(Critical Edition of Dramatic Literature)

Only about four hundred lines of Quintus Ennius’s twenty plays remain extant. A few lines remain from the Sabinae and the Ambracia, the two praetextae (historical dramas) regularly attributed to him. Nothing except the titles Cupuncula and Pancratiastes survives of his comedies, and even his authorship of these depends on the testimony of the literary historian Volcacius Sedigitus, whose list of Roman comedians has been preserved in the Noctes Atticae (c. 180 c.e.; Attic Nights, 1927) of Aulus Gellius. Even these meager remains would probably not have survived if Ennius had not been so frequently quoted by subsequent Roman writers. That Varro and Cicero quote so frequently from Ennius testifies to the importance he had for classical Latin authors.

Euripides and Ennius

Euripides’ plays especially attracted Ennius. Their modern and adventuresome qualities no doubt appealed to Ennius’s own free spirit. Most contemporary critics agree that more than half his plays derive from Euripides . Sufficient material survives from Hecuba, Iphigenia, and Medea to compare the fragments with the Euripidean originals. Eumenides, the third play of Aeschylus’s Oresteia (458 b.c.e.; English translation, 1777), probably inspired Ennius’s Eumenides, and Aristarchus was probably the source of his Achilles. The historian Cicero reports that Homer inspired Ennius, though any direct translation is unlikely, based on the evidence that is available. In any case, it appears to have been the established practice of Roman dramatists to base their plays directly on a given Greek tragedy or comedy.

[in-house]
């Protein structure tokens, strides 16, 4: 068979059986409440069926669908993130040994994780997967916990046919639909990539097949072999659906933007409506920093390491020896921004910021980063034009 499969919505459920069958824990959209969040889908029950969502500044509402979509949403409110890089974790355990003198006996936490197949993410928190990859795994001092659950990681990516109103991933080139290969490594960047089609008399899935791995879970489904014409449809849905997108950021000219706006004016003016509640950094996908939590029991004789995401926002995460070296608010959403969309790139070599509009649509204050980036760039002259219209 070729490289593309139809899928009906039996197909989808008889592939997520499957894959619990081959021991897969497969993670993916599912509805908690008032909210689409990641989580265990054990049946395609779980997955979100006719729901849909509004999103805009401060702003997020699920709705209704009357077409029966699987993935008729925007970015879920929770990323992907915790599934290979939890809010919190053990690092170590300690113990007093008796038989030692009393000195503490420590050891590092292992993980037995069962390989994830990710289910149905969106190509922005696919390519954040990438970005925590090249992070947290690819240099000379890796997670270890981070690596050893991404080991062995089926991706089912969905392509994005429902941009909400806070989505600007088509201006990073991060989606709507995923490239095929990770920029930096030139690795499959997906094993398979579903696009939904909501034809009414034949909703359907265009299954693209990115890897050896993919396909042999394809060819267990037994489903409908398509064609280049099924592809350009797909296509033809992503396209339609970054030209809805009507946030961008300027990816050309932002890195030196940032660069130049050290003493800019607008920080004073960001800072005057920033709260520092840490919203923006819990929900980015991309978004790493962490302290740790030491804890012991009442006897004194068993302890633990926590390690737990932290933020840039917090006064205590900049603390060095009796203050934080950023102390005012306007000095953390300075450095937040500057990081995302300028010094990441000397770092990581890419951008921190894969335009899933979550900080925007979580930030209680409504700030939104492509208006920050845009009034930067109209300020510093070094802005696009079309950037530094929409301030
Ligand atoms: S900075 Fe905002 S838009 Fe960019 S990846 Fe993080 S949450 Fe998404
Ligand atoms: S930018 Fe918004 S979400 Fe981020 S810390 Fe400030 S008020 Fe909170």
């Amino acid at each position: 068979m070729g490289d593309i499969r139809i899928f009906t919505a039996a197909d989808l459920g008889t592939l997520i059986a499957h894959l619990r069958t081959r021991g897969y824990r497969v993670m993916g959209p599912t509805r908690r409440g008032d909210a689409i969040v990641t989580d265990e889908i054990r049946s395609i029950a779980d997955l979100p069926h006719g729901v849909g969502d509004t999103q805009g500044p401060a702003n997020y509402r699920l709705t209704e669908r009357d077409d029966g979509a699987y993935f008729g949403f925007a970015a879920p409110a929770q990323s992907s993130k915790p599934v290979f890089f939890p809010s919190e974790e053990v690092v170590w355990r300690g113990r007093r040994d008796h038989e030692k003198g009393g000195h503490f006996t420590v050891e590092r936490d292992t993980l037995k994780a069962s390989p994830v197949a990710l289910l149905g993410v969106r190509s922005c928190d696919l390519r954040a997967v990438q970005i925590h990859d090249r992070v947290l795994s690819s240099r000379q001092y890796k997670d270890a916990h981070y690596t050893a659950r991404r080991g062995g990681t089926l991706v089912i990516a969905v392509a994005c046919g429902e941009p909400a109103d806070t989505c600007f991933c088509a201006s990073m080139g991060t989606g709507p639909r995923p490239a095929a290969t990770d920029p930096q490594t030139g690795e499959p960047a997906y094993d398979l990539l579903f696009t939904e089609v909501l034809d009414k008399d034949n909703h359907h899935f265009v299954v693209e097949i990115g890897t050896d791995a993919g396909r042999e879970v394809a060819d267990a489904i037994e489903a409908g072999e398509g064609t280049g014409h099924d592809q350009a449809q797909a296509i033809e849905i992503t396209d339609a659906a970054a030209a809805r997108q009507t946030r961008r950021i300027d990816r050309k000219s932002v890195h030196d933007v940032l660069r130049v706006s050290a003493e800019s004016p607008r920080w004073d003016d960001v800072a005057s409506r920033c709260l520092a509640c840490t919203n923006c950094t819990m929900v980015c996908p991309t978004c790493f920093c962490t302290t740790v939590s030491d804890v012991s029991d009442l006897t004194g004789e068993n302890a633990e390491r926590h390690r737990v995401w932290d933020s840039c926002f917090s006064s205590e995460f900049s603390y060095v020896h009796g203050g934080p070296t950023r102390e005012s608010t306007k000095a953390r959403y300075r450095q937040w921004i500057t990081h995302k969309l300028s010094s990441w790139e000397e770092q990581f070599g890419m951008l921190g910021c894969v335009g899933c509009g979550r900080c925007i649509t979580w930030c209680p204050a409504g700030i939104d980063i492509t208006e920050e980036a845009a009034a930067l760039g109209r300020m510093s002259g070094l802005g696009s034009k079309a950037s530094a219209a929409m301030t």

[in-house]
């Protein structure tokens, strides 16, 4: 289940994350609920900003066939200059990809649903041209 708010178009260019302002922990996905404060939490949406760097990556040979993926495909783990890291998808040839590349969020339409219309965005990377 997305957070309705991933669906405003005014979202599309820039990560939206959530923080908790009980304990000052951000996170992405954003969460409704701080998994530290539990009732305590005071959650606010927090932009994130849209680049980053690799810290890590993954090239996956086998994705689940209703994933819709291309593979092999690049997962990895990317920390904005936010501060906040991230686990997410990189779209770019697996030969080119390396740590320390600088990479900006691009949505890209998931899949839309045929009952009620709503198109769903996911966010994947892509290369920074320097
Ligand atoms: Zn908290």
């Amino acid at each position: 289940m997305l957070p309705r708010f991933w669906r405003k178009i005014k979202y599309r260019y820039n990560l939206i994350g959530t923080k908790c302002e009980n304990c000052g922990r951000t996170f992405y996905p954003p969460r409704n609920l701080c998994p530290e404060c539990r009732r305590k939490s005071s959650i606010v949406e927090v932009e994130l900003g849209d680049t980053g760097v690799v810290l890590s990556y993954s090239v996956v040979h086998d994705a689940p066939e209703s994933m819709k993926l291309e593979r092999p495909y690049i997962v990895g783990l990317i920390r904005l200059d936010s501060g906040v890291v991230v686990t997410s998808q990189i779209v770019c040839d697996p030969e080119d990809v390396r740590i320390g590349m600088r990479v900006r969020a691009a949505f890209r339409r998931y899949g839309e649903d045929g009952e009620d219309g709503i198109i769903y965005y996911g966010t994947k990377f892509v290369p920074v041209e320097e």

In his De finibus bonorum et malorum (45 b.c.e.; On the Definitions of Good and Evil, 1702), Cicero reports that all the Roman tragedians translated their works verbatim from the Greek originals. This, indeed, seems to have been the case, for the Ennian fragments can almost always be compared with a Greek original when that play itself exists. Still, Gellius maintained that there was nothing in Euripides’ Iphigenia to compare with the choral ode he quotes from Ennius’s play. In Euripides’ play, the chorus is composed of Chalcian women who have come to Aulis to witness the arrival of the Greek fleet. Moreover, they influence the play’s action very little, and their songs are lengthy, oblique, and sometimes obscure. Ennius, however, had made his chorus a group of soldiers and gives them a song on idleness that anticipates Plautine patter. Clearly, Ennius departed from his Greek original when he believed that he could improve dramatic structure or where the Greek became too abstruse to translate directly. Even here, though, such conclusions have to be tentative. Ennius may have maintained the Euripidean chorus and introduced the soldiers on his own as an excuse to present a piece of his own poetry.

Very strong Euripidean influence appears in Ennius’s Eumenides. All the fragments...

(The entire section is 1289 words.)